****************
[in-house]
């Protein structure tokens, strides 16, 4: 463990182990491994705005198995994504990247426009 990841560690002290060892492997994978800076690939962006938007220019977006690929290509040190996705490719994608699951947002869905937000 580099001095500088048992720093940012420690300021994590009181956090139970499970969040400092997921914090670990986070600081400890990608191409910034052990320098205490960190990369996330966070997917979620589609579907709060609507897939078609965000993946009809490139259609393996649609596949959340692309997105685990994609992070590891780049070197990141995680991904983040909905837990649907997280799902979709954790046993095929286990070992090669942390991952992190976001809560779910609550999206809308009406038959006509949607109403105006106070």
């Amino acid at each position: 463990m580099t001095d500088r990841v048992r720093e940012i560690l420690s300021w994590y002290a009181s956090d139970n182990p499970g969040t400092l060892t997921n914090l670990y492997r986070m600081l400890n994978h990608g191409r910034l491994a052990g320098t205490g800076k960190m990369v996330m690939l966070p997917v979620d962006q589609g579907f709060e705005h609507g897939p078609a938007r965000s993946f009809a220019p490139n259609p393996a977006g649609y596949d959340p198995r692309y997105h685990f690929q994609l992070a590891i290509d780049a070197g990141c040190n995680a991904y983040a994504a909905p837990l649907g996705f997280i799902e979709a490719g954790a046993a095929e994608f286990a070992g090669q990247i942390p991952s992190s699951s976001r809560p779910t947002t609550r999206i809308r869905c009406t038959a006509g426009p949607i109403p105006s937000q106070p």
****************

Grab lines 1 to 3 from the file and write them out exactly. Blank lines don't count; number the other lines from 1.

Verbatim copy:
[in-house]
């Protein structure tokens, strides 16, 4: 463990182990491994705005198995994504990247426009 990841560690002290060892492997994978800076690939962006938007220019977006690929290509040190996705490719994608699951947002869905937000 580099001095500088048992720093940012420690300021994590009181956090139970499970969040400092997921914090670990986070600081400890990608191409910034052990320098205490960190990369996330966070997917979620589609579907709060609507897939078609965000993946009809490139259609393996649609596949959340692309997105685990994609992070590891780049070197990141995680991904983040909905837990649907997280799902979709954790046993095929286990070992090669942390991952992190976001809560779910609550999206809308009406038959006509949607109403105006106070």
């Amino acid at each position: 463990m580099t001095d500088r990841v048992r720093e940012i560690l420690s300021w994590y002290a009181s956090d139970n182990p499970g969040t400092l060892t997921n914090l670990y492997r986070m600081l400890n994978h990608g191409r910034l491994a052990g320098t205490g800076k960190m990369v996330m690939l966070p997917v979620d962006q589609g579907f709060e705005h609507g897939p078609a938007r965000s993946f009809a220019p490139n259609p393996a977006g649609y596949d959340p198995r692309y997105h685990f690929q994609l992070a590891i290509d780049a070197g990141c040190n995680a991904y983040a994504a909905p837990l649907g996705f997280i799902e979709a490719g954790a046993a095929e994608f286990a070992g090669q990247i942390p991952s992190s699951s976001r809560p779910t947002t609550r999206i809308r869905c009406t038959a006509g426009p949607i109403p105006s937000q106070p």